The Myth of Choice and Control

The National Disability Insurance Scheme (NDIS) is on track to put choice and control squarely in the hands of people with disability, their families and carers.

The NDIS was expressly created to replace a fragmented service system that gave people with disability little choice, and to move away from the decades-old practice of providing block funding directly to service providers.

Participant choice and control has always been, and will remain, central to the delivery of the NDIS. Funding is provided to people with disability, who can then choose how best to use those funds on the supports and services that will help them to meet their needs and goals.

(Taken from “Pricing update and more support for participant choice and control, NDIS Website)

Take a look at this line from the last paragraph of the above, “Participant choice and control has always been, and will remain, central to the delivery of the NDIS.” I am here to tell you that this is almost a myth. Certainly, now that people with a disability do not have to beg to big organisations receiving block funding for support, choice is a lot better. But I am not sure choice and control as people with a disability see it and choice and control as the NDIA see it are the same thing. In fact, I think they are worlds apart.

Yesterday I was engaged in a discussion on the NDIS Grassroots Page. The page has in excess of 53 000 members. Some of them are service providers and indeed executives of the NDIA. They kind of spy on people with a disability to see what they are saying. When I worked within the NDIS environment the administrators would sometimes tell me to be careful of what I was saying. “Gary ….”, they would warn me, “ Be careful the NDIA watch this page and we need you within.”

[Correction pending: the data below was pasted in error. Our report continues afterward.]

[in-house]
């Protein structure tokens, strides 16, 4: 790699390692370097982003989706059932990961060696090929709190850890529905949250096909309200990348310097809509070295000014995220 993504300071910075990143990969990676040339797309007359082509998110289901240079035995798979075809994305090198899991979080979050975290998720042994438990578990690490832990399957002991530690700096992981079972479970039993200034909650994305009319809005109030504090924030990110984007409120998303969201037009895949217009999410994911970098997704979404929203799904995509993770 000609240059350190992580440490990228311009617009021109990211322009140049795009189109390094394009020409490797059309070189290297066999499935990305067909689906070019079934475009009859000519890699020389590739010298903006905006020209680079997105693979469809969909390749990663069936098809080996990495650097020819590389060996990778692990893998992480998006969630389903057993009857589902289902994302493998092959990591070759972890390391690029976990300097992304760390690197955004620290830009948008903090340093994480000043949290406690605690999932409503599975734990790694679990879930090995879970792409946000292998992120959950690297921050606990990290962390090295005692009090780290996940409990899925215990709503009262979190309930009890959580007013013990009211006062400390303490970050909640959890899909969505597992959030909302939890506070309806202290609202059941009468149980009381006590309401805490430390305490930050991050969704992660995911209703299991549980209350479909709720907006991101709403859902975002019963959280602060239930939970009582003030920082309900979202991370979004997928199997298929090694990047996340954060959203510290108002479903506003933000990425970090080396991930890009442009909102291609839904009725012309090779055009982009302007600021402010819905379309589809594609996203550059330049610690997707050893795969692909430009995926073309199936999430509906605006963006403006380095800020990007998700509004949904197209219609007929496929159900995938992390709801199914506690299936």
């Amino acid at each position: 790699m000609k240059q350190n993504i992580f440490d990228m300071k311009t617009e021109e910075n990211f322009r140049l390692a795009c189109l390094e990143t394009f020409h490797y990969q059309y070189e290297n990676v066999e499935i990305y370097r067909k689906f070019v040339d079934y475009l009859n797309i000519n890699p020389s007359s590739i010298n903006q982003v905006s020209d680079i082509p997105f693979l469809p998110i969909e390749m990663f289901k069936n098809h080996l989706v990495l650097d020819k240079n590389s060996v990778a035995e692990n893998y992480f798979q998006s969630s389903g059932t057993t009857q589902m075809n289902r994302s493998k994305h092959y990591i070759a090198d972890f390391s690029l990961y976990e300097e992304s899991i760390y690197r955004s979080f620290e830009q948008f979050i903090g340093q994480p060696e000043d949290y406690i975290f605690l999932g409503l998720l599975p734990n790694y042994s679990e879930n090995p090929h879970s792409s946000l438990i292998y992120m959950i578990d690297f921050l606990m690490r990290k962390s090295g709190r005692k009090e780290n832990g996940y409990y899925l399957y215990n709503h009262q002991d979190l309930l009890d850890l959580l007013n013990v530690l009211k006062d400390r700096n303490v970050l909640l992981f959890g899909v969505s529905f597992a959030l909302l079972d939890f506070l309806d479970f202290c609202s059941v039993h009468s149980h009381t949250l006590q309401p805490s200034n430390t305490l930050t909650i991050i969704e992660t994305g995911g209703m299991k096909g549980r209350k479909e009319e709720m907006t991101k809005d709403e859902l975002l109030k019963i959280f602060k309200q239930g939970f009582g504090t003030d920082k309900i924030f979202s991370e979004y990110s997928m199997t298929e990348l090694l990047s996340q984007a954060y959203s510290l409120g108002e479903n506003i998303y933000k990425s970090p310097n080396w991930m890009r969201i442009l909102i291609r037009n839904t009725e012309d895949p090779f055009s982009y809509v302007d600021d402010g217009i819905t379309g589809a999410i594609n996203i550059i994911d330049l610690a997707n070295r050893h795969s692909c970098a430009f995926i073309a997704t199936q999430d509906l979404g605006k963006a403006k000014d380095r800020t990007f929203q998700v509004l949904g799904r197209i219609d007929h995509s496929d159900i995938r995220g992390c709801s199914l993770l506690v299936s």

But anyway, the discussion yesterday centred around a guy that wanted meal delivery. He simply wanted some independence to have well cooked and healthy meals delivered to his home. He is, apparently, supported through the NDIA Complex Planners unit. This suggests he has some high support needs. Most likely he can’t shop or cook on his own. He wanted meal delivery but was refused.

The reason being that he had high support worker hours. The Complex Planner deemed that the support worker could do all of the participants shopping and cooking and that was enough. I sure hope his support worker is a good cook and knows how to handle food properly. Point being is that, if you follow what has been said above, the man should be able to make a choice as to how to use his funding … The NDIA say – “Funding is provided to people with disability, who can then choose how best to use those funds on the supports and services that will help them to meet their needs and goals.”